During the operating cycle of a combustion engine, the energy bound in the fuel is converted into heat and pressure in the cylinder in a very short space of time. This process is explosive in nature. It causes the temperature and pressure...
During the operating cycle of a combustion engine, the energy bound in the fuel is converted into heat and pressure in the cylinder in a very short space of time. This process is explosive in nature. It causes the temperature and pressure values in the cylinder to rise very significantly in fractions of a second.
The piston is a moving part of the combustion chamber. It is responsible for converting the energy released during the combustion process into mechanical work. The piston also performs a number of other important tasks:
In terms of its basic structure, the piston is a hollow cylinder which is sealed on one side. It consists of the following areas:
The piston crown transmits the compression forces generated during the combustion of the fuel/air mixture to the crankshaft via the piston hub, the piston crown and the connecting rod.
The piston is exposed to various forces. When the engine is running, it moves up and down constantly in the cylinder. At each reversing point it is braked sharply and then accelerated again.This generates mass inertia forces which act on the piston. Together with the forces generated from the gas pressure, they form the piston force.
The piston force is transmitted to connecting rod and the crankshaft. However, the connecting rod is only precisely vertical at the upper and lower reversing points (known as dead centre). The inclination of the connecting rod pushes the piston to the side, i.e. against the cylinder wall. The extent of this force (also known as lateral force or normal force) changes direction several times during an operating cycle. It is determined by the piston force and the angle of the piston crown in relation to the connecting rod axis. The lateral force can be derived from the parallelogram of forces.
Every piston is fitted with piston rings. The piston rings must seal off the combustion chamber and the working space from the crankcase and strip the oil from the cylinder walls, thereby regulating oil consumption. They must also dissipate the heat absorbed by the piston during combustion to the cooled cylinder barrel.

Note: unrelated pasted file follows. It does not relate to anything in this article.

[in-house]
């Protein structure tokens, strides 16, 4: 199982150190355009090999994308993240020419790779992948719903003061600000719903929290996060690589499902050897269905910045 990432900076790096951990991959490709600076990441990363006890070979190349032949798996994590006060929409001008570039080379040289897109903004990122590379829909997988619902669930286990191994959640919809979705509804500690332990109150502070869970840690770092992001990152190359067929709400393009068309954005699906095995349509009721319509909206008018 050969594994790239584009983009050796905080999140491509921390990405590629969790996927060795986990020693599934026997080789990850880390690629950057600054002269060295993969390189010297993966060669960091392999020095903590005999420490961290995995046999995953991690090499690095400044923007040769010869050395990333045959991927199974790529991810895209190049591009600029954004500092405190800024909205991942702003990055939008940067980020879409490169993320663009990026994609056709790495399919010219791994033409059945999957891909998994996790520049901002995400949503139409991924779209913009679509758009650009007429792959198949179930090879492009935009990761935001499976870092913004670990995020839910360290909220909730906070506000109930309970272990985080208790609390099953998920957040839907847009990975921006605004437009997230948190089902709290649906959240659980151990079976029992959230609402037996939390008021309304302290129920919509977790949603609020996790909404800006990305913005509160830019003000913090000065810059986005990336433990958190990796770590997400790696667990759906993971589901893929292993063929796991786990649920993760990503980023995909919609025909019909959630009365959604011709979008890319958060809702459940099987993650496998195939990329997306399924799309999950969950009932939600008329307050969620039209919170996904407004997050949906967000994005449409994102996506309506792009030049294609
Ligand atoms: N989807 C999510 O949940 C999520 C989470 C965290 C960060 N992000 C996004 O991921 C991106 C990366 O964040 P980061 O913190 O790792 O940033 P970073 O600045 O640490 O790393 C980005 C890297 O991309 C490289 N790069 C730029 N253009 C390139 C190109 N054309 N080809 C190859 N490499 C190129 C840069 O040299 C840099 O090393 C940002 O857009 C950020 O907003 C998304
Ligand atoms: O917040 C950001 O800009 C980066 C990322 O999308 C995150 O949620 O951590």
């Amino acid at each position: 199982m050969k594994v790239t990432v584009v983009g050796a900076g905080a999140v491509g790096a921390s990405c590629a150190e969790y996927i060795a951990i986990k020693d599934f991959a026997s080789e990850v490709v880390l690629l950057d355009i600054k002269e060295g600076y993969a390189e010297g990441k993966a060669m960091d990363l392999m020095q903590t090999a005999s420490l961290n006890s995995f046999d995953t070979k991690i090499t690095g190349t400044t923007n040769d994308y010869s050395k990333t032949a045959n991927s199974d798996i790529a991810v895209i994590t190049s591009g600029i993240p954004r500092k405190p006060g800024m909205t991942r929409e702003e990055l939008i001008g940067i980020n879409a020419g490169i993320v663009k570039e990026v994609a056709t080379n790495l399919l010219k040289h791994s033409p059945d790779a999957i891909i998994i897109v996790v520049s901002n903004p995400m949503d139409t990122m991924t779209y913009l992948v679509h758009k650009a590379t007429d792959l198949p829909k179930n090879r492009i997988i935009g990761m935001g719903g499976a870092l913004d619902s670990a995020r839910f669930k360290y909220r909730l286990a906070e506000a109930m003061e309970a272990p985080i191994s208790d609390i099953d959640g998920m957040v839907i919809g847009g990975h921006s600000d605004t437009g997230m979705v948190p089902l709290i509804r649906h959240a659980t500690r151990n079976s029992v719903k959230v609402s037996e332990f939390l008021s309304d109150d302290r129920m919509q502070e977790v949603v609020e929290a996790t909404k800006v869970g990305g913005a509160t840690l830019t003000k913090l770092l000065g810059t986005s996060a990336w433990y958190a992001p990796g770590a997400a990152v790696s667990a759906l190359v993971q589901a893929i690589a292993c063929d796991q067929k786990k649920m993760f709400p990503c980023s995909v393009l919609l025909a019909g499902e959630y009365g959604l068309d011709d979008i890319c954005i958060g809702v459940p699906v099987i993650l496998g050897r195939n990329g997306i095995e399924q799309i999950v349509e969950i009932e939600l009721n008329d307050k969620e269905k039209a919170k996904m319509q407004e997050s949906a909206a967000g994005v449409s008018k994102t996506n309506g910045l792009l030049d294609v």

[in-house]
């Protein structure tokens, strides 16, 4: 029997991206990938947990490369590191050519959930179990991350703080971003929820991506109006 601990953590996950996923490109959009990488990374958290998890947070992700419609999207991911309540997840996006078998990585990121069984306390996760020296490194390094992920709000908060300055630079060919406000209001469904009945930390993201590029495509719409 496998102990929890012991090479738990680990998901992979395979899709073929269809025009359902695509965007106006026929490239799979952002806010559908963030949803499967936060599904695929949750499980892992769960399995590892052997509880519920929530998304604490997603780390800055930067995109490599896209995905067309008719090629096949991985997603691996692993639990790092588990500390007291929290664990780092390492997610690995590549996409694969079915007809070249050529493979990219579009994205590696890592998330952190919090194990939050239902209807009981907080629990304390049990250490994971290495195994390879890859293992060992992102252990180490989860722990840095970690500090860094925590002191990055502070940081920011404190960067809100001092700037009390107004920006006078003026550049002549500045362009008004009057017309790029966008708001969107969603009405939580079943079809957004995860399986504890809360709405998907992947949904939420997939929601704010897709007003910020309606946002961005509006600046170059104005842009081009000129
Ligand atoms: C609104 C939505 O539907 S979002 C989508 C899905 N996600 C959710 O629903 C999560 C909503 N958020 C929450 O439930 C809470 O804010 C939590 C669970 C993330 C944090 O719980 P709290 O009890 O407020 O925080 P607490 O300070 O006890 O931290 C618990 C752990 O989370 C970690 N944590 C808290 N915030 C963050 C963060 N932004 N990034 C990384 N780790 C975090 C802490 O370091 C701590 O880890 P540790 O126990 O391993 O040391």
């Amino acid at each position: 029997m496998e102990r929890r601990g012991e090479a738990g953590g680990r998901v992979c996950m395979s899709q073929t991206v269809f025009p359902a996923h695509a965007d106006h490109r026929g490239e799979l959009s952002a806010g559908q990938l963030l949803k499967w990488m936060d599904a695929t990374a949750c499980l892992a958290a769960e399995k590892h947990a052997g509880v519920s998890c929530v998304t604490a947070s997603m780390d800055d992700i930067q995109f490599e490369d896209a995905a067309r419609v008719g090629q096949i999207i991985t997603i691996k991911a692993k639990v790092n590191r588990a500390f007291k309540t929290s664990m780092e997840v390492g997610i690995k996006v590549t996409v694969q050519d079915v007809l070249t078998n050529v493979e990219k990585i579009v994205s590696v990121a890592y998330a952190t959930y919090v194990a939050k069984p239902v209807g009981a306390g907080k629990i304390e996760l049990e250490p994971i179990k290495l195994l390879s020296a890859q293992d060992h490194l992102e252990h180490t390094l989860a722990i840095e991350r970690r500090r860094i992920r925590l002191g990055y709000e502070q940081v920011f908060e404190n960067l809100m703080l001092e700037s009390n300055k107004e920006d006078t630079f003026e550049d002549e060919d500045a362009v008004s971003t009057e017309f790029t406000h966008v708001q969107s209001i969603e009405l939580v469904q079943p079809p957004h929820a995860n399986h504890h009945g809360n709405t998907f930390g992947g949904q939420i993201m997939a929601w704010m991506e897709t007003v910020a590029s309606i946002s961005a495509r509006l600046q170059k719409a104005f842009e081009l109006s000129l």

In order for the piston to reliably perform its task for the entire service life of the vehicle, only fuels with the octane rating prescribed by the manufacturer may be used in petrol engines. This also applies for spark plugs, which also have to be inspected on a regular basis. If biofuels are used, oil must be changed at much more frequent intervals.
Moreover, during inspection and maintenance work, care must be taken to ensure that only engine oils approved by the engine manufacturer are used. The oil pressure must also be checked. If the oil pressure is too low, the oil pump could be worn, the oil filter might be soiled, the overpressure valve in the oil pump could be faulty or the oil may have become diluted. The driver should also check the oil level at regular intervals and top up if necessary.
The design, build and material composition of the pistons used in modern combustion engines are a significant contributing factor in achieving low-emission and complete combustion. Furthermore, modern pistons reduce friction and oil consumption by design. In so doing, they make an essential contribution to the protection of the environment and the preservation of resources.